Our initial implementation of this procedure (Chu et al. 2014; Chu 2015) uses all available midlatitude data from 1982 to the end of 2012 to calculate the index and produce a list of 40,562 onsets. The implementation described in this paper has only been applied to data in 2007 and 2008. We have used the list created by the initial implementation to study the statistical properties of substorm occurrence as a function of universal time, season, solar cycle, and time in a corotating interaction region. In addition we have used this list as a driver for a program that inverts the midlatitude perturbations with a realistic model of the substorm current wedge. The parameters obtained in this inversion allow us to organize satellite observations of disturbances in the magnetotail in a coordinate system based on the location and extent of the current wedge. The MPB index is currently available on request from either of the authors. The onset lists are provided as supplementary information attached to this paper.

Notes

Acknowledgements

The principal author is grateful to the International Space Science Institute (ISSI) for inviting him to take part in the Workshop on “Earth’s Magnetic Field” held in Bern in May 2015. This work was supported by ISSI, NSF GEM 1003854, and NASA NESSF NNX14AO02H. We gratefully acknowledge THEMIS (themis. ssl.berkeley.edu), INTERMAGNET (www.intermagnet.org), GOES, OMNI database (omniweb.gsfc.nasa.gov), SuperMAG (supermag.jhuapl.edu), and their data providers. The authors would also like to thank the NASA NSSDC and NASA VMO centers.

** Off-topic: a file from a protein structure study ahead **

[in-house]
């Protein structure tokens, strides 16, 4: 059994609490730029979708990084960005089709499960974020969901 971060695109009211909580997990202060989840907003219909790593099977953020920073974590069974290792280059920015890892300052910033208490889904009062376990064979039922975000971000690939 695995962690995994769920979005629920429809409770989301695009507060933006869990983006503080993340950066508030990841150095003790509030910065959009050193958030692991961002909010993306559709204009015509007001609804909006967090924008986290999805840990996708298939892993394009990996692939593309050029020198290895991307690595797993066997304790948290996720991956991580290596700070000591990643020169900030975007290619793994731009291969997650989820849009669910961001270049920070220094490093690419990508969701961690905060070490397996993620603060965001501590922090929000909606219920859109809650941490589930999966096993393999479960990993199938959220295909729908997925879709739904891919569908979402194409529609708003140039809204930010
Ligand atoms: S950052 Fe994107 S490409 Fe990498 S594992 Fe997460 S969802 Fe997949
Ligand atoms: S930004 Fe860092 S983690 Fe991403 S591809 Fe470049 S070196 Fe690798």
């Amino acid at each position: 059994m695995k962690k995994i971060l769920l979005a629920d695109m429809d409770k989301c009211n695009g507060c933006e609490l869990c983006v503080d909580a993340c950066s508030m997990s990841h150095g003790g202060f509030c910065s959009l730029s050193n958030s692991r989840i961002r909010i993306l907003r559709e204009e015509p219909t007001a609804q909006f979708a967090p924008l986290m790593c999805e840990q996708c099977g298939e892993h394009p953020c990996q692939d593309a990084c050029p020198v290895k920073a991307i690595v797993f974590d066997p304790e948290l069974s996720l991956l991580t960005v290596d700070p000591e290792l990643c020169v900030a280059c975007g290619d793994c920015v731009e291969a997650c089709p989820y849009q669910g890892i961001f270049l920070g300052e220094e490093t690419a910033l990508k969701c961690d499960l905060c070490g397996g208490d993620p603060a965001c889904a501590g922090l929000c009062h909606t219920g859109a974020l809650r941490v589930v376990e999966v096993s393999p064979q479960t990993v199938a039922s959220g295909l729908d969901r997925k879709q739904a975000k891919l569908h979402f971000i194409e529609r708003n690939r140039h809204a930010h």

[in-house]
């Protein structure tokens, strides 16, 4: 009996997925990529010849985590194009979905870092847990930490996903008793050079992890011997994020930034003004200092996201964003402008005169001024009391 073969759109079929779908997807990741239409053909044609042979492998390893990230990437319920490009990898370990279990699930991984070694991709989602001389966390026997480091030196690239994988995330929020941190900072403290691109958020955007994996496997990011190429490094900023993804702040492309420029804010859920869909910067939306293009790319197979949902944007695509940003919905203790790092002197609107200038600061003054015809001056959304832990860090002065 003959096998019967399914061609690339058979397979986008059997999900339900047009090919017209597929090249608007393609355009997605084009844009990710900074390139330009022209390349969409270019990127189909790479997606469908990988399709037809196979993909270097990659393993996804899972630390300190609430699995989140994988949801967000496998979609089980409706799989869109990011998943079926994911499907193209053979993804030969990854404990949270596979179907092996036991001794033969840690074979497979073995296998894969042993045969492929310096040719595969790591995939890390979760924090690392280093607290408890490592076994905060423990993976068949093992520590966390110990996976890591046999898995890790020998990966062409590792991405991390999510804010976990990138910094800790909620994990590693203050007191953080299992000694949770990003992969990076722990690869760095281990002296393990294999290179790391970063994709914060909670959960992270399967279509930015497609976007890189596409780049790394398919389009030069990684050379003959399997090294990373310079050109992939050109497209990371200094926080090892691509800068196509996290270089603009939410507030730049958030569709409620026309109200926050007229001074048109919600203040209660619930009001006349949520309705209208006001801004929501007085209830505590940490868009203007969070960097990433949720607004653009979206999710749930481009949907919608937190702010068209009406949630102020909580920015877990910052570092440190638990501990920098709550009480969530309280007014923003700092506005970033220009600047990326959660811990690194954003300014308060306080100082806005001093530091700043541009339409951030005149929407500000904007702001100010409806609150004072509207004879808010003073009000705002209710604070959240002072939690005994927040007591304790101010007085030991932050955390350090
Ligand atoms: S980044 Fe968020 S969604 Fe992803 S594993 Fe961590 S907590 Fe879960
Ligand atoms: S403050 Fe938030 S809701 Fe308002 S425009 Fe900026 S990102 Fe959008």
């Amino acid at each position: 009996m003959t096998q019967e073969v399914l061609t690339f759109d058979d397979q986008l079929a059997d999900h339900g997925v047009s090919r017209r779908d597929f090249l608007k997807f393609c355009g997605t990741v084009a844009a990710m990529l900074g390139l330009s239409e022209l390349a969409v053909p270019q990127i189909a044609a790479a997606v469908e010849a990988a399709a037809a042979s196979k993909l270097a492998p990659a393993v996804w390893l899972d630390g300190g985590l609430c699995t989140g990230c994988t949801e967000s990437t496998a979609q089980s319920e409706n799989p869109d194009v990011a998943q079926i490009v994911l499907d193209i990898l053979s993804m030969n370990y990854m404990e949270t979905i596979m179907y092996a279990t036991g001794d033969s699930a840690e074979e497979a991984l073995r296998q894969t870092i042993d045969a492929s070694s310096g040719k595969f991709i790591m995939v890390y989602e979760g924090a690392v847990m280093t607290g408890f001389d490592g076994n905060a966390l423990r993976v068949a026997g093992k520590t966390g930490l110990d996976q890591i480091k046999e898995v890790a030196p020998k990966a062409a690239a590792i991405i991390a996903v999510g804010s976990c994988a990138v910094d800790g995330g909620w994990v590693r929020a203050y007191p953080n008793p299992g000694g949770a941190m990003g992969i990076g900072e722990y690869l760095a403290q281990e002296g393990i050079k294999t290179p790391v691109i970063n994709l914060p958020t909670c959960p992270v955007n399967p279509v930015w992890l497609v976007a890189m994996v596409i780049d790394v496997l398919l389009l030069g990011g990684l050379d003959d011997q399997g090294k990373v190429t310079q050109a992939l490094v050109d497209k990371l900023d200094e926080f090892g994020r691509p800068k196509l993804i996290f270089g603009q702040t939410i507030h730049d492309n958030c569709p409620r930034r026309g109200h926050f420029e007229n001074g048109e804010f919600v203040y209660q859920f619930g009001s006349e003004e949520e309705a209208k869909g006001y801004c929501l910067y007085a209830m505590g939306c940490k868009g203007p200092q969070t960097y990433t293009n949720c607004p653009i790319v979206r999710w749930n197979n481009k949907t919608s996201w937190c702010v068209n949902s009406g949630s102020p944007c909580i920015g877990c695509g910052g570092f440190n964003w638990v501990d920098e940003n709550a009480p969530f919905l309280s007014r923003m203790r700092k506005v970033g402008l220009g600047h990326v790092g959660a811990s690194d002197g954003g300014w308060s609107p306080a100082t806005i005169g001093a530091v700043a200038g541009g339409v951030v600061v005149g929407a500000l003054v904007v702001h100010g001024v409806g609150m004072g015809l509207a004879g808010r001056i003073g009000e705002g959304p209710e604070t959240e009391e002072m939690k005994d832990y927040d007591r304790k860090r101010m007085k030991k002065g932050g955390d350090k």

Supplementary material

11214_2016_316_MOESM1_ESM.docx (1.1 mb)
Online Resources for: The midlatitude positive bay and the MPB index of substorm activity (DOCX 1.1 MB)
11214_2016_316_MOESM2_ESM.txt (832 kb)
(TXT 832 kB)
11214_2016_316_MOESM3_ESM.txt (955 kb)
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11214_2016_316_MOESM4_ESM.txt (108 kb)
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11214_2016_316_MOESM6_ESM.txt (846 kb)
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Copyright information

© Springer Science+Business Media Dordrecht 2016

Authors and Affiliations

  1. 1.Department of Earth, Planetary, and Space SciencesUniversity of California Los AngelesLos AngelesUSA